Beautiful Vintage Photos of Rosa Rolanda by Man Ray (1928)

Californian born Rosa Rolanda (1895-1970, aka Rosemonde Cowan, Rose Rolando, Mrs or Miguel Covarrubias) was a multidisciplinary artist, dancer and choreographer.

In 1916, Rosa Rolanda began her artistic career in New York as a celebrated dancer in Broadway revues. She became involved with the Mexican artist Miguel Covarrubias in 1924, and in the following year the couple traveled to Mexico, where Rolanda began to take photographs.

During the late 1920s or early 1930s, Rolanda experimented with photograms, creating significant series of surrealist self-portraits that may have been influenced by Man Ray, who photographed Rolanda in Paris in 1923.

She probably began painting around 1926. The majority of Rolanda’s canvases depict colorful, folkloric scenes of children and festivals, portraits of friends such as the movie actresses Dolores del Río and María Félix, and self-portraits.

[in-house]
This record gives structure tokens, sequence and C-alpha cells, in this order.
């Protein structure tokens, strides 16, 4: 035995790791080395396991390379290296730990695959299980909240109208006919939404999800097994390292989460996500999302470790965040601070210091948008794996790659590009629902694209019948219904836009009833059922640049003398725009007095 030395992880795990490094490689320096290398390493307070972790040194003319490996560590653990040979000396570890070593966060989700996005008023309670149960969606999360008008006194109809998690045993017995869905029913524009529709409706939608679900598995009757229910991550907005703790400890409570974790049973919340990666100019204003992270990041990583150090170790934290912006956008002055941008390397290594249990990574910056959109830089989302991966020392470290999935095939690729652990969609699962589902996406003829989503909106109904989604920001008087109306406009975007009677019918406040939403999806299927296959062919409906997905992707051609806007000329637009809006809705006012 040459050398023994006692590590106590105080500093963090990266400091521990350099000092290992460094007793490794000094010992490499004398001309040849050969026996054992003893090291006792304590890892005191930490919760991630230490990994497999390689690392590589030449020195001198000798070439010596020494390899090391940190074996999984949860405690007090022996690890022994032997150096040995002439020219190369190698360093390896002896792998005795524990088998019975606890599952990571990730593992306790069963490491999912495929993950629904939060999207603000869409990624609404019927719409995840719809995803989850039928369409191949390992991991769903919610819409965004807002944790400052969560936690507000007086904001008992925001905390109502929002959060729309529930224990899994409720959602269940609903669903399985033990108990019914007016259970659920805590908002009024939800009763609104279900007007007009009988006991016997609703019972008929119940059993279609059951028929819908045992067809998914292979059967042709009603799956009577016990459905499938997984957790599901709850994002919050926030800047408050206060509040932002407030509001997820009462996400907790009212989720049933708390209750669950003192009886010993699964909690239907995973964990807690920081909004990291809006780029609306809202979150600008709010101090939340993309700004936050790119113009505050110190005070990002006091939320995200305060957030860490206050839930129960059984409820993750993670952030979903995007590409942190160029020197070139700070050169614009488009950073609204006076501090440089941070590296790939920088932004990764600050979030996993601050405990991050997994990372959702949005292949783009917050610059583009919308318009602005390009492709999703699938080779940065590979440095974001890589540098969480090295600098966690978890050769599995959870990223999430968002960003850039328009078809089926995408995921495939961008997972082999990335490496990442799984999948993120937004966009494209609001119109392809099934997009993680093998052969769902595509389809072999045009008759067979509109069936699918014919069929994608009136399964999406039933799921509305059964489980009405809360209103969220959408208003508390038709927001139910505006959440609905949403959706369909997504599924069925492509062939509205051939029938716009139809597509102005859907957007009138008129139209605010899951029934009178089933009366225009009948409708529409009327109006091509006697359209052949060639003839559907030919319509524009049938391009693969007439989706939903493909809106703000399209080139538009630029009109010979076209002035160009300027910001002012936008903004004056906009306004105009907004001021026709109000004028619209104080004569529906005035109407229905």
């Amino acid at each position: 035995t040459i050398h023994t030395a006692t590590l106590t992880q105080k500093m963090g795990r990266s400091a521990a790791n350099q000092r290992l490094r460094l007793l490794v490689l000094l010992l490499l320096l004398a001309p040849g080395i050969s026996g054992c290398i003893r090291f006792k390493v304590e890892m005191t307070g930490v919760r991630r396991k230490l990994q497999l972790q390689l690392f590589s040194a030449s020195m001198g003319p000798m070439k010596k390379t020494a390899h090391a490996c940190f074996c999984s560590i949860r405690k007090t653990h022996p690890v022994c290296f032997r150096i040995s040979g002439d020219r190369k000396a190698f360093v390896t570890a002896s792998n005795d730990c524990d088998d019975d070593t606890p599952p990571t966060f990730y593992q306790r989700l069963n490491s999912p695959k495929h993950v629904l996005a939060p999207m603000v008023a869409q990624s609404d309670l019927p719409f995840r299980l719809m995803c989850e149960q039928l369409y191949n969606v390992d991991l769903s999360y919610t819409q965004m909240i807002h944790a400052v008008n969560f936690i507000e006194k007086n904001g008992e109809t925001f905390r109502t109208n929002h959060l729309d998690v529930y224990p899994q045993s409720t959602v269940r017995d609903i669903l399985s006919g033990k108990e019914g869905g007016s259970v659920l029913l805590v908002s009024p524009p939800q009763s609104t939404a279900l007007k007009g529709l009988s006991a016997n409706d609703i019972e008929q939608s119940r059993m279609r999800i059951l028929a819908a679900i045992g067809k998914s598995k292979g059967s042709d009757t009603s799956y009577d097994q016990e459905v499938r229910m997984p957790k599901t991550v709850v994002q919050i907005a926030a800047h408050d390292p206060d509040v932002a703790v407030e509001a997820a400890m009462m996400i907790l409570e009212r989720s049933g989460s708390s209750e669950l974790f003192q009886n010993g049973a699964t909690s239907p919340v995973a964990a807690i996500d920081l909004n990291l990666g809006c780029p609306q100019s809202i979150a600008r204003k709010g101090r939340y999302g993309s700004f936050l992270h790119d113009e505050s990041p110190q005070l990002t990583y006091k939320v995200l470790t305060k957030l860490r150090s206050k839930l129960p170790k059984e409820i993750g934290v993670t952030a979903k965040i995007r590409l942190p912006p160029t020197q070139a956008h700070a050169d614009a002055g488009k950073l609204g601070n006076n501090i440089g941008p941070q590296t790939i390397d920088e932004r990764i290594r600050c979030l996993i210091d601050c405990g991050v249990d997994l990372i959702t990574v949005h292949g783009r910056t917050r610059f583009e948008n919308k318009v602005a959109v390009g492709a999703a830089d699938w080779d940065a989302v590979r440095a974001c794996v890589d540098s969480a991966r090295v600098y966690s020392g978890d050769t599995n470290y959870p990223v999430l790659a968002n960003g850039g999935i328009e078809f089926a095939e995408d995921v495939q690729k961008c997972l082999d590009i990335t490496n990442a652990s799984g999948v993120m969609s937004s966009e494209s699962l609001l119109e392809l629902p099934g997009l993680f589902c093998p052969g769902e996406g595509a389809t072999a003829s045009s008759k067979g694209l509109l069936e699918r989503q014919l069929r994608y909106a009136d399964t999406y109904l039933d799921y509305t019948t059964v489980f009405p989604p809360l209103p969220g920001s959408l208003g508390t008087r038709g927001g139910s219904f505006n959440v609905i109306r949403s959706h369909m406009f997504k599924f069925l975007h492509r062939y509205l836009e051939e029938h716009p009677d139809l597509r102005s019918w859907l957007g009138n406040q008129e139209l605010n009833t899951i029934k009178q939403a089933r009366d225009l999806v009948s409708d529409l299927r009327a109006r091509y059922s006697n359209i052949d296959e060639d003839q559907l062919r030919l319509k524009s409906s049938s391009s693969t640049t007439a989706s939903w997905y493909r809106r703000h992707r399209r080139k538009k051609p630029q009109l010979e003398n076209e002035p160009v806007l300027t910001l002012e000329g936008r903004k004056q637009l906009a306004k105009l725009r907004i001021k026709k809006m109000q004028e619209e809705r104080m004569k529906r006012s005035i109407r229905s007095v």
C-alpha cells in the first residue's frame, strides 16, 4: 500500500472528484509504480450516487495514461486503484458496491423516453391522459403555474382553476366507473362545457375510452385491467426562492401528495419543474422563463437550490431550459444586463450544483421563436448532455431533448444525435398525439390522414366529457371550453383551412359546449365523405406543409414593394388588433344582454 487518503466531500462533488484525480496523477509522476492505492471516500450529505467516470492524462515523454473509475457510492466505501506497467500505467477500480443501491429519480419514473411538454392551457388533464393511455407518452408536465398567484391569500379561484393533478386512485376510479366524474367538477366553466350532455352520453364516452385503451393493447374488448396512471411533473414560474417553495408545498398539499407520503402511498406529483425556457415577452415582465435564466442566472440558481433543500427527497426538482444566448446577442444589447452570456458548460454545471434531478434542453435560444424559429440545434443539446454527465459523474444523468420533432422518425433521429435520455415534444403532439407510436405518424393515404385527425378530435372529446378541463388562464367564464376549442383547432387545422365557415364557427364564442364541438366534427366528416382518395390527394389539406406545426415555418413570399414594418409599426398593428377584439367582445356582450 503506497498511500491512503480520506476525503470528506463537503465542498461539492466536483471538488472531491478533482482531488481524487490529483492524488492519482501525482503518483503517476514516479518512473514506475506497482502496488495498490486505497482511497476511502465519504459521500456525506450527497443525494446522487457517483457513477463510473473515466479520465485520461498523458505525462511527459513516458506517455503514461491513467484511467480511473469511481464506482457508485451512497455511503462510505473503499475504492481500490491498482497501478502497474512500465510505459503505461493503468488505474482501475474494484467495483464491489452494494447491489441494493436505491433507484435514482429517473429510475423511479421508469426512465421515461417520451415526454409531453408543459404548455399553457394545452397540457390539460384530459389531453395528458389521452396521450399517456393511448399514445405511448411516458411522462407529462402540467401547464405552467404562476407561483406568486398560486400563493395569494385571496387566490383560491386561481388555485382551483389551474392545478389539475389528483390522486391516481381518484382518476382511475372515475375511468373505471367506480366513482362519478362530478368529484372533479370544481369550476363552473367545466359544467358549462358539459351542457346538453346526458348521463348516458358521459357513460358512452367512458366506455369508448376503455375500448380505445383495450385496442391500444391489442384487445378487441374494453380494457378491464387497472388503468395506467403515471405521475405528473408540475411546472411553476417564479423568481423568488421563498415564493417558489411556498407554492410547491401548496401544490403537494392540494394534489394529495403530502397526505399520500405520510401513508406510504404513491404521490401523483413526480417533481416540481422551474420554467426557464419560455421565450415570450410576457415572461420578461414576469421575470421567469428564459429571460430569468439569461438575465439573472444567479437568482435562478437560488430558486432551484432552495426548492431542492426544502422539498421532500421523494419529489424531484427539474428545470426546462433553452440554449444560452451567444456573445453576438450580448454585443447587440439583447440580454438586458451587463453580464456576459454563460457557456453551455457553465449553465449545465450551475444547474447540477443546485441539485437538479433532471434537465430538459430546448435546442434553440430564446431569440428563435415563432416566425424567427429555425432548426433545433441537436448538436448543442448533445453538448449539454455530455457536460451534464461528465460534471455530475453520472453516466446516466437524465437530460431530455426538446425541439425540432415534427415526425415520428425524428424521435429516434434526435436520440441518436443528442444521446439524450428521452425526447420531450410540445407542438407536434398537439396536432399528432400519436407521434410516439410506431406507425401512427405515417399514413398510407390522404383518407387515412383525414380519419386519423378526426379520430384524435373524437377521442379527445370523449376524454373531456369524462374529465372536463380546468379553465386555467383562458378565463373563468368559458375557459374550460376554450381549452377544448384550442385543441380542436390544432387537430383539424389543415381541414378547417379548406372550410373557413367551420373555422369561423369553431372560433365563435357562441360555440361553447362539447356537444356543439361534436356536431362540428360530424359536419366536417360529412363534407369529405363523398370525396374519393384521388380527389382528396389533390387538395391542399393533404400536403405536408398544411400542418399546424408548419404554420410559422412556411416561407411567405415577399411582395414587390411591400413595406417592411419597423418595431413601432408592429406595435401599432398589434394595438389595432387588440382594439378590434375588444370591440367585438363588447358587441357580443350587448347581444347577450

Rolanda and Covarrubias married in 1930, and by 1935 they had permanently settled into his family home in Tizapan El Alto, close to Mexico City.

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Rosa Rolanda by Man Ray, 1928 via

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Rosa Rolanda in Paris c. 1923, photograph by Man Ray via

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Rosa Rolanda by Man Ray 1923 via

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Rosa Rolanda in Paris circa 1923 by Man Ray via

Ann Pennington teaching Felix the Cat how to dance the “Black Bottom” (1927)

The “Black Bottom” refers to a dance which became popular in the 1920s, originating among African Americans in the rural South. It was adopted by mainstream American culture  and became a national craze in the 1920s.